# 2014 Blog stats, and why Blogging >> Articles

The readership of the blog has continued to grow. Here are the total site views per month since the beginning in December 2011.

At this point we can start to see some seasonal patterns. I take a big hit in December and January, and increases when school is in session. I get quite a bit of my traffic from SPSS searches, so I presume much of the traffic are students using SPSS.

I do not worry too much about posting regularly, but I like to take some time if I have not published anything in around 2 weeks. I just enjoy taking a break from a specific work projects, and often I blog about something I have dealt with multiple times (or answered peoples questions multiple times) so I like making a blog post for my own and others reference.

Now, one of the more popular posts I have written is Odds Ratios NEED To Be Graphed On Log Scales. This I published in October 2013, recieved around 100 referrals from twitter the day I published it, and since has averaged about 5-10 views per day (it has accumulated a total of near 3,000 total). It is one of the first sites returned for odds ratio graph from a google search.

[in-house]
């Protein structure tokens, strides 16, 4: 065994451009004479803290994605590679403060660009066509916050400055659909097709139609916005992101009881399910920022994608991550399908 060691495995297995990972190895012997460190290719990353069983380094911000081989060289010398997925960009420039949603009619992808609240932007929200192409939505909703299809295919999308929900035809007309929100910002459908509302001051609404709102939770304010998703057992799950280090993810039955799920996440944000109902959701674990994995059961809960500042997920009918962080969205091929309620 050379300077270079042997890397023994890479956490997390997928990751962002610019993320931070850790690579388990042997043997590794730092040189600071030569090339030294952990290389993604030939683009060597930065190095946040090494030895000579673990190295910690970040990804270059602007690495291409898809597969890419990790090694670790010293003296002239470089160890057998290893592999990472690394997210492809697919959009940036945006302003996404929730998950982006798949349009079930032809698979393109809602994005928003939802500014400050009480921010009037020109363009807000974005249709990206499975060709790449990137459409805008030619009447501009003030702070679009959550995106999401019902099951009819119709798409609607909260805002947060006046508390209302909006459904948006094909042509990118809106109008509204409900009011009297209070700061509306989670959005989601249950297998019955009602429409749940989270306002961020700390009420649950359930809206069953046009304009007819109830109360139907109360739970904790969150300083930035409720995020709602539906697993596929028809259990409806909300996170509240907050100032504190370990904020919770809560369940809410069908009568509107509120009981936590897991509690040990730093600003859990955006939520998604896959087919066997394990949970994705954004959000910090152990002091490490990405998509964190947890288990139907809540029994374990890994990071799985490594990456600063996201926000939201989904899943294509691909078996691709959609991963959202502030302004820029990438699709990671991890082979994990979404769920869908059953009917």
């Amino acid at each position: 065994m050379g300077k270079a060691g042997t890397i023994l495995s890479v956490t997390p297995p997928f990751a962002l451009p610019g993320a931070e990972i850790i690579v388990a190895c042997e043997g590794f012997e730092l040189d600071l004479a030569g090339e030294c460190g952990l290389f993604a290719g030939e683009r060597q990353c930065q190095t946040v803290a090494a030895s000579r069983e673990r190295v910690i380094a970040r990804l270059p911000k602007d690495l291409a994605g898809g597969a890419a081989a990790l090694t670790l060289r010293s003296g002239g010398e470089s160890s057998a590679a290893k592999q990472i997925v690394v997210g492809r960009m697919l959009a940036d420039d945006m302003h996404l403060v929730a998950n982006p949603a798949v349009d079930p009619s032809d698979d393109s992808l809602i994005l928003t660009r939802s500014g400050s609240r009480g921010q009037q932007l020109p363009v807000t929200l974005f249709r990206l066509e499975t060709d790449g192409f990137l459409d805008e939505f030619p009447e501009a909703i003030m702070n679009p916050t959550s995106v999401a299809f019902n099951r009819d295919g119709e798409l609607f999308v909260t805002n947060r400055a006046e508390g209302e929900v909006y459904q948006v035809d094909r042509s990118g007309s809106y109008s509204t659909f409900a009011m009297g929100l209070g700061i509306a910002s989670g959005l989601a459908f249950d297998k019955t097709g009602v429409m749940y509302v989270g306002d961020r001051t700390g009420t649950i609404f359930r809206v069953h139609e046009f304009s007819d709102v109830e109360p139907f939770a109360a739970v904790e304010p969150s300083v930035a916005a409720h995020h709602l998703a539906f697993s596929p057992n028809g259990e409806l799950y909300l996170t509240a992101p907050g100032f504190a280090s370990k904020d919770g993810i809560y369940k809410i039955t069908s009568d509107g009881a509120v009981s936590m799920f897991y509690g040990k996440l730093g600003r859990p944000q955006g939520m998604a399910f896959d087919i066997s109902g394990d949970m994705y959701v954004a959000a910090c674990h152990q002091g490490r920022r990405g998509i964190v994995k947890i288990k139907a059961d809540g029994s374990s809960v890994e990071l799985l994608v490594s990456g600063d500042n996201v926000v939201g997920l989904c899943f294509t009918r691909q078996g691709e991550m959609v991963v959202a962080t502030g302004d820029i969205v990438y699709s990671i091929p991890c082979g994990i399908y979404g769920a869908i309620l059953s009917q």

I don’t take my work as venerable as Ken Rothman’s (obviously he is a well respected and influential epidemiologist or methodologist more generally for his books), but I disagree with his reasoning for using linear scales in some circumstances in the referenced article. My general response to the Rothman example is that if you want to show absolute risk differences then show them. Plotting the ratios on an arithmentic scale is misleading, and while close for his example is still not as accurate as just plotting the risk differences. In Rothman et al.’s example plotting the odds ratios would result in an overestimate of the absolute risk differences by over 10%! (The absolute risk difference is `90 - 1 = 89`, whereas the linear difference between the odds is `10 - .01 = 9.99`. The former mapped onto a scale from 0 to 10 would result in a length of 8.9, so an over estimate of `(9.99 - 8.9)/8.9 ~ 12%`.)